10. 10. WATER MANAGEMENT & SUSTAINABILITY <ul><li>USERS LEVEL MANAGEMENT SYSTEM: </li></ul><ul><li>Management at DP Level-Water user Groups (Supervise all issues related to DP) </li></ul><ul><li>Collection of funds, Cleaness of DP&Sorrounding </li></ul><ul><li>Reporting to WUA, Management at system level(Water users Association) </li></ul><ul><li>Executive committee(Chair person,Secretary and Tresuary) </li></ul><ul><li>Supervise O&M, WUA is the highest management entity </li></ul><ul><li>WUGs and WUA members are facilitated in acquiring management </li></ul>NAWAPO 2002: Implementation of cost – recovery system to assure sustainability People not used to pay for water and have access to other sources, but unsafe! Concept & Processes
  11. 11. FINNANCING RURAL WATER SUPPLY <ul><li>Sources of funding </li></ul><ul><ul><ul><li>Taxes (government) and external funds </li></ul></ul></ul><ul><ul><ul><li>Initial contribution (5%) and Tariffs (users) </li></ul></ul></ul><ul><li>Funding goes to : </li></ul><ul><ul><ul><li>Initial investment </li></ul></ul></ul><ul><ul><ul><li>Planning, supervision and policy guidelines </li></ul></ul></ul><ul><ul><ul><li>Operation and maintenance </li></ul></ul></ul><ul><ul><ul><li>Extensions and improvements in service level </li></ul></ul></ul><ul><li>Tariff types </li></ul><ul><ul><ul><li>Flat rate </li></ul></ul></ul><ul><ul><ul><li>Pay as you fetch </li></ul></ul></ul><ul><ul><ul><li>Block rates (crossed subsidies) </li></ul></ul></ul><ul><ul><ul><li>Connection rates for private users </li></ul></ul></ul>Concept & Processes users government
  12. 12. GUIDELINES FOR FACILITATING COMMUNITIES TO ESTABLISH LEGAL WUE <ul><li>Facilitation Service Providers and DWSTs orient to water users different management models and facilitate them to choose appropriate management systems </li></ul><ul><li>Initial meeting with village council leaders and WATSAN committee </li></ul><ul><li>in order to enable them appreciate the need to institute a sustainable water user legal entity </li></ul><ul><li>Facilitate village assembly meetings to insure that water users have </li></ul><ul><li>a clear understanding on need of legal water user entity followed by Facilitate Formation of WUGs </li></ul><ul><li>Facilitate the interim committee to prepare a draft of the preferred water </li></ul><ul><li>user entity’s constitution </li></ul><ul><li>Processing the legal registration of the community water users’ entity </li></ul><ul><li>Official presentation of the registration certificate to the WUE </li></ul>Concept & Processes STEP BY STEP APROACH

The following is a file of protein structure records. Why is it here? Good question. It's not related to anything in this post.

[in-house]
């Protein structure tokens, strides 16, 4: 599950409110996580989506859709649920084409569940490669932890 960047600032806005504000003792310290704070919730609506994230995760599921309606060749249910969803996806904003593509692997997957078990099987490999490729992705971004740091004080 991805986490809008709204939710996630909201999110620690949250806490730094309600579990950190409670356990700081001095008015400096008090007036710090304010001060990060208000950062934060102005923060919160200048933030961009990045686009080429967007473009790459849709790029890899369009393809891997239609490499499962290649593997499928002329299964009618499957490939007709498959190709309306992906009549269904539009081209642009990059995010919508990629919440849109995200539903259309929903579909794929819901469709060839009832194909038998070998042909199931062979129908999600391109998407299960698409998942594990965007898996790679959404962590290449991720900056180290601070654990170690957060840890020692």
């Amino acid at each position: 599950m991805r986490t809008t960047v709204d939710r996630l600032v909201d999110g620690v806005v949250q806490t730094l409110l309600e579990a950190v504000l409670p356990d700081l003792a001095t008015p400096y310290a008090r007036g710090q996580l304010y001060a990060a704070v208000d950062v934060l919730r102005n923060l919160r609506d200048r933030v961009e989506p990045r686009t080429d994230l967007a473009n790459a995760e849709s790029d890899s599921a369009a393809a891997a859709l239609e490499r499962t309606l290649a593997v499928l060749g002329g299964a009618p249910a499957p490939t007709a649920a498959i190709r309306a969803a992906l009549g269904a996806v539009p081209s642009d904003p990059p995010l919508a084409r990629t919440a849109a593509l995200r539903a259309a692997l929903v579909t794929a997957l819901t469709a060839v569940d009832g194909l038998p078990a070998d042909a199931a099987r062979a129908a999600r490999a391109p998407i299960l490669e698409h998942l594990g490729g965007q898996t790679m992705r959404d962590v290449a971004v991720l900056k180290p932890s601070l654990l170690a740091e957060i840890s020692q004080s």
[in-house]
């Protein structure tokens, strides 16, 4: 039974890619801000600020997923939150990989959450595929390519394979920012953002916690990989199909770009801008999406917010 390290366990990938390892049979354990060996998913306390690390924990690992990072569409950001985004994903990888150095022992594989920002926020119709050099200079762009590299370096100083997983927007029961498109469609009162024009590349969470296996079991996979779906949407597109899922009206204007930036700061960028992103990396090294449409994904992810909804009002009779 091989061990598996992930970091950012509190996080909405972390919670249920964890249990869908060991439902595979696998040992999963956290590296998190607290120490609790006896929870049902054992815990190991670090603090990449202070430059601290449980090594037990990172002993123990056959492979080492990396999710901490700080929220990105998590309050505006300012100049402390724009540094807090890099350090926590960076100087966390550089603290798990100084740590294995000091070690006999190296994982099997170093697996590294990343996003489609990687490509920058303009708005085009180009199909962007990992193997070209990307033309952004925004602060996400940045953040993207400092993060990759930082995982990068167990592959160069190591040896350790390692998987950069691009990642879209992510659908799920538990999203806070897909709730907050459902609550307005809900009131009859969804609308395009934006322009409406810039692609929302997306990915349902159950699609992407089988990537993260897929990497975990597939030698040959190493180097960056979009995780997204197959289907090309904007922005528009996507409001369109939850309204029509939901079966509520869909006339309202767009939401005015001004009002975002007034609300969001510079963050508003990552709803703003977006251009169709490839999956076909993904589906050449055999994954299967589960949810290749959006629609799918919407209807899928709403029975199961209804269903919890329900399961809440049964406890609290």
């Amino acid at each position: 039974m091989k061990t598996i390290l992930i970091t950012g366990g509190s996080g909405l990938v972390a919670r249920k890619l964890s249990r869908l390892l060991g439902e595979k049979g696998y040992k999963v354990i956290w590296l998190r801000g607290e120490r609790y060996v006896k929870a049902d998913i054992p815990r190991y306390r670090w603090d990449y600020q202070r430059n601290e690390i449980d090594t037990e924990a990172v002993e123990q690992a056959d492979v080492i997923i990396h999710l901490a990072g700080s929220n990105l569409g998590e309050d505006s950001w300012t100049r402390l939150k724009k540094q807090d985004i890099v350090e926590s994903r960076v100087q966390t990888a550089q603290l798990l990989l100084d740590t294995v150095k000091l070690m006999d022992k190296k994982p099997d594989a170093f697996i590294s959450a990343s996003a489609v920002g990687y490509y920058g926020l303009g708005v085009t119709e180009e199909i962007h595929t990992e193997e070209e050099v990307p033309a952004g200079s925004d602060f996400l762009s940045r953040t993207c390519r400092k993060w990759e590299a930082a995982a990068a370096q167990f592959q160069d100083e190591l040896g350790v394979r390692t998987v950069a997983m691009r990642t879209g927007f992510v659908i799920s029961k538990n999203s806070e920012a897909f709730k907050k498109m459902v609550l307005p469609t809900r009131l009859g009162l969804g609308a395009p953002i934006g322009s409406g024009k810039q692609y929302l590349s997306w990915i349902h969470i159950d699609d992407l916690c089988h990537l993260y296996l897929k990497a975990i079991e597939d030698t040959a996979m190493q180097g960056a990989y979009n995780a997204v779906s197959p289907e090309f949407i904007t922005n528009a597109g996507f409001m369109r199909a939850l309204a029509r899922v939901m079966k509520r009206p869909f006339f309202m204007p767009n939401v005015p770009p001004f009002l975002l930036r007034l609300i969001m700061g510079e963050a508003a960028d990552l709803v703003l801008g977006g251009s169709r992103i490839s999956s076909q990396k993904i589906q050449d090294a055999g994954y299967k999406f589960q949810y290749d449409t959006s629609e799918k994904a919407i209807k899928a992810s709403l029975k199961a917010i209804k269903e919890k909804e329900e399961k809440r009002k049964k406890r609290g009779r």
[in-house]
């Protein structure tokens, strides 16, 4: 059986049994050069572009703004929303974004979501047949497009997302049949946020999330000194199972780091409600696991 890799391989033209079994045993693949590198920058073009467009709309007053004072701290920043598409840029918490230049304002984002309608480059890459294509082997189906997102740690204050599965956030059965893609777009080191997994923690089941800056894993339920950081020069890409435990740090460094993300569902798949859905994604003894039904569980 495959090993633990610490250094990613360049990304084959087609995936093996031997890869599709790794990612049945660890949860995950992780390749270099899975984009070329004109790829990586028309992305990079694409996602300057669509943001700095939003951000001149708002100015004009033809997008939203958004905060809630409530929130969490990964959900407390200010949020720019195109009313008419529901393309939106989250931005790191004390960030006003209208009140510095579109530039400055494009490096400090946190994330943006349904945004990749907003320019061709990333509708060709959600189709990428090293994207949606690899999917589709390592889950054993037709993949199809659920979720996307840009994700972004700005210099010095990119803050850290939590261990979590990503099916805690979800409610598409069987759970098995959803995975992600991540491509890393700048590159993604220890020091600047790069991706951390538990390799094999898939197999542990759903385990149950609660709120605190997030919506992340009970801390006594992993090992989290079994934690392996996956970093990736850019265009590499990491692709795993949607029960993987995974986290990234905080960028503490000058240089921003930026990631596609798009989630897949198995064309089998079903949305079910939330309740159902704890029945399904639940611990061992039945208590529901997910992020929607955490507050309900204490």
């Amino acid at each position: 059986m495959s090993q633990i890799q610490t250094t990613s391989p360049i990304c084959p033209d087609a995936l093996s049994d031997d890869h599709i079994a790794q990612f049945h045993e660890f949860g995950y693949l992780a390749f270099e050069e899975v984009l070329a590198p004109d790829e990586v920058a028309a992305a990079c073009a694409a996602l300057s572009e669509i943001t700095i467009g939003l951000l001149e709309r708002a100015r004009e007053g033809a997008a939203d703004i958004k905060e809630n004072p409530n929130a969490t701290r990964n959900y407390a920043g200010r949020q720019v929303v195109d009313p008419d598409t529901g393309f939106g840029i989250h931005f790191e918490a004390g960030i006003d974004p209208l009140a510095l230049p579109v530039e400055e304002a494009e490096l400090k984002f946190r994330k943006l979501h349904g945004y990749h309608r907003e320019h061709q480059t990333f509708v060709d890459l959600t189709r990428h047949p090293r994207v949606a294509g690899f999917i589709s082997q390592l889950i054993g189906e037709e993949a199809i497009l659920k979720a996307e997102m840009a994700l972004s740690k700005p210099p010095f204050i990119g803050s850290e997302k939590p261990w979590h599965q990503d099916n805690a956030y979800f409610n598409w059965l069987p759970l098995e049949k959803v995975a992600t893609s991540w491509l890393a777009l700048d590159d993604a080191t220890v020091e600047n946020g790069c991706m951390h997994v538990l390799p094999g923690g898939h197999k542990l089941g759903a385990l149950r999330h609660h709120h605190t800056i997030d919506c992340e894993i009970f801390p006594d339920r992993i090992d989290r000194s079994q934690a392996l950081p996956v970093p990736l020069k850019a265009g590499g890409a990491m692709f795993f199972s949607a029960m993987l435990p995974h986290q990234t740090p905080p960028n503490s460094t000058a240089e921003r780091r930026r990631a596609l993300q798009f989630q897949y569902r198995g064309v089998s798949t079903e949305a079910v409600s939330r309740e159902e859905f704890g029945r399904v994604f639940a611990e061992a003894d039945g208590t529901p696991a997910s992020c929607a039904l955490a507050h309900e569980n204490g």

13. 13. THE SITUATION,,, <ul><li>Deficit of Coverage </li></ul><ul><ul><li>Less than 50% of coverage in rural areas </li></ul></ul><ul><li>Deficit of operation and maintenance </li></ul><ul><ul><li>30% of the systems are not functional </li></ul></ul><ul><li>Deficit of quantity and continuity </li></ul><ul><ul><li>Shortage of water during dry seasons </li></ul></ul><ul><li>Deficit of quality of water </li></ul><ul><li>Contamination or salinity </li></ul><ul><li>Plannining and investment of resources </li></ul><ul><ul><li>Lack of institutional and technical capacities </li></ul></ul>Water Access in rural Tanzania Context
  16. 16. ISF IN TANZANIA KIGOMA SAME MAN'GOLA <ul><li>HYDROSANITARY PROGRAMS : </li></ul><ul><li>MANG’OLA VALLEY (from 1996) </li></ul><ul><li>KIGOMA RURAL DISTRICT (from 2002) </li></ul><ul><li>SAME DISTRICT (from 2006) </li></ul>
  17. 17. PRESENTATION OF WATER MANAGMENT IN KIGOMA RURAL DISTRICT Clemence Mweche Field Coordinator, Kigoma Ingeniería Sin Fronteras ISF ApD
  18. 18. MKONGORO II WATER SUPPLY SCHEME <ul><li>VILLAGES WITHIN THE PROJECT </li></ul><ul><li>Chankabwimba </li></ul><ul><li>Mahembe </li></ul><ul><li>Msimba </li></ul><ul><li>Kamara </li></ul><ul><li>Simbo </li></ul><ul><li>Kasuku </li></ul><ul><li>EXPECTED POPULATION TO BE SERVED 43,000 </li></ul><ul><li>STATUS OF MANAGMENT FACILITATION </li></ul><ul><li>A total of 33 participants from all the village selected and participated in the selection of managment entiy (The Water Users Assosiation is model proposed) </li></ul><ul><li>Follow up step by step approach, a total of 107 WUGs formed in the 5 villages and the process of registration for water users is on going to last village </li></ul><ul><li>Formation of WUGs and selection of leaders and members done also in the five village and is on going to the last village (The total DPs in all 6 vilage will be 155 ) </li></ul><ul><li>Community facilitated by selected Focus group from the community themselves and the objective is to make the communites understand the need of legal water user entity </li></ul><ul><ul><li>About 186 selected members formed a focus group from 4 villages and managed to make cost recovery awareness sessions in those villages. Three thousand, three hundred and twenty seven (3327) among of three thousand, nine handred and seventy five (3975) heads of households which is an average of 79.3% participated in the sessions </li></ul></ul><ul><ul><li>During the cost recovery sessions in 4 villages the community leaders and about 99.7% of villagers in those communities proposed the WUA model and flat rate tariff to be used </li></ul></ul>